BEIJING: Microsoft is struggling to overcome piracy problems in China, costing the IT specialist "billions of dollars" in revenue each year.

At present, the American operator's turnover in the world's most populous nation only equate to around 5% of that generated by the US, even though PC sales levels in the two countries are increasingly similar.

Observers thus estimate Microsoft currently yields a relatively modest $2bn annually from China.

"We're literally talking about an opportunity that is billions of dollars today," Steve Ballmer, Microsoft's chief executive, told a company meeting, according to the Wall Street Journal.

The primary factor fuelling this trend is piracy, with copies of the firm's Office and Windows software available at a small percentage of the price required to acquire official versions.

As such, although PC purchasing rates in the rising Asian powerhouse should be "as big as the US market this year ... our revenue in China will be about a twentieth of our revenue in the United States," Ballmer said.

It has been argued many Chinese shoppers opt against buying software from legitimate sources because cost levels are prohibitive, but Ballmer suggested this was not an accurate representation of the situation.

"I'm not saying everybody in China could afford to buy a PC ... but if you can, you could afford the software," he said.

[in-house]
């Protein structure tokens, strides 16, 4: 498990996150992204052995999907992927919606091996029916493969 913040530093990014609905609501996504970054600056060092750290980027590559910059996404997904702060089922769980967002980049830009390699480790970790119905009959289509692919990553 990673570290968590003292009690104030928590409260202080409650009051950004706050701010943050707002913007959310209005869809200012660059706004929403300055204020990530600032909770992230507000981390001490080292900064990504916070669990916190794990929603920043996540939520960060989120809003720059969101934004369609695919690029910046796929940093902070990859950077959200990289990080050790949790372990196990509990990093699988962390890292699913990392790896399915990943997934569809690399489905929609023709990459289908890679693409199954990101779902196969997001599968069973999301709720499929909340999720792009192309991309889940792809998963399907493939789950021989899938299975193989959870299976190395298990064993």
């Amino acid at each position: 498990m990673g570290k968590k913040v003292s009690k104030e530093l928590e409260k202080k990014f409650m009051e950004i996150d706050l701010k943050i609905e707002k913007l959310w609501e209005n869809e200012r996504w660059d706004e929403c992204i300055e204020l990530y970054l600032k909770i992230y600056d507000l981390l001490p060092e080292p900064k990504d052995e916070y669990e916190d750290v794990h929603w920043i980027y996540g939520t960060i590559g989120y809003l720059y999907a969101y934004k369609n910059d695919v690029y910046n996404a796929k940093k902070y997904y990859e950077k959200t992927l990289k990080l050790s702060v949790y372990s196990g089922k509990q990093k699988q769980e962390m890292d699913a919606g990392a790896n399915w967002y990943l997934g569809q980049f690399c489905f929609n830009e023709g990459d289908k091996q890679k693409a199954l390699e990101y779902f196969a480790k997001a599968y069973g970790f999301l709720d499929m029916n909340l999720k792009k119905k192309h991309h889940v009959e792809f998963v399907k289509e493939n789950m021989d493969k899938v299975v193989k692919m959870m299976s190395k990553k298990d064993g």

Despite considerable efforts made by the American multinational, and the Chinese government, as yet it has proved extremely difficult to limit the thriving black market.

As a result, Microsoft's returns from the country are not just one sixth of the size of the equivalent total in India, but also lag behind the Netherlands, which houses 17m citizens, compared with over 1bn in China.

Research group IDC has predicted 71m million PCs will be shipped in China in 2011, a 12% improvement on 2010, while the US remains flat on 75m.

Trade body the Business Software Alliance has reported 78% of PC software installed in China during 2010 constituted pirated material, a decline from 86% in 2005.

Data sourced from the Wall Street Journal; additional content by Warc staff